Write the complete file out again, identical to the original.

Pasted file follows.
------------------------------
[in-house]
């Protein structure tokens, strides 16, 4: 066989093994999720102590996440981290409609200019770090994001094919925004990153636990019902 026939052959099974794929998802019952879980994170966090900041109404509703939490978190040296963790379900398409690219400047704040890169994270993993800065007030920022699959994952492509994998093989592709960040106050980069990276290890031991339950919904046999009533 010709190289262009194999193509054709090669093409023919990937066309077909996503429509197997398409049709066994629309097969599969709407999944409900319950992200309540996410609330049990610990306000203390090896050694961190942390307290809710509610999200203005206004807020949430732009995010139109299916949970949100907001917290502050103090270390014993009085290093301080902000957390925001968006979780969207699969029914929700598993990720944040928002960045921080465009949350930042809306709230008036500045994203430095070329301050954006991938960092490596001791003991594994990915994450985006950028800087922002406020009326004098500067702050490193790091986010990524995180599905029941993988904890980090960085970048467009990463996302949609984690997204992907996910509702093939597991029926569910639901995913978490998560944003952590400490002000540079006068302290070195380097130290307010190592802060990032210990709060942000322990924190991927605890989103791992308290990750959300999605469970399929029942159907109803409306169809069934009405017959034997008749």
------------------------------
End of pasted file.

[in-house]
């Protein structure tokens, strides 16, 4: 066989093994999720102590996440981290409609200019770090994001094919925004990153636990019902 026939052959099974794929998802019952879980994170966090900041109404509703939490978190040296963790379900398409690219400047704040890169994270993993800065007030920022699959994952492509994998093989592709960040106050980069990276290890031991339950919904046999009533 010709190289262009194999193509054709090669093409023919990937066309077909996503429509197997398409049709066994629309097969599969709407999944409900319950992200309540996410609330049990610990306000203390090896050694961190942390307290809710509610999200203005206004807020949430732009995010139109299916949970949100907001917290502050103090270390014993009085290093301080902000957390925001968006979780969207699969029914929700598993990720944040928002960045921080465009949350930042809306709230008036500045994203430095070329301050954006991938960092490596001791003991594994990915994450985006950028800087922002406020009326004098500067702050490193790091986010990524995180599905029941993988904890980090960085970048467009990463996302949609984690997204992907996910509702093939597991029926569910639901995913978490998560944003952590400490002000540079006068302290070195380097130290307010190592802060990032210990709060942000322990924190991927605890989103791992308290990750959300999605469970399929029942159907109803409306169809069934009405017959034997008749």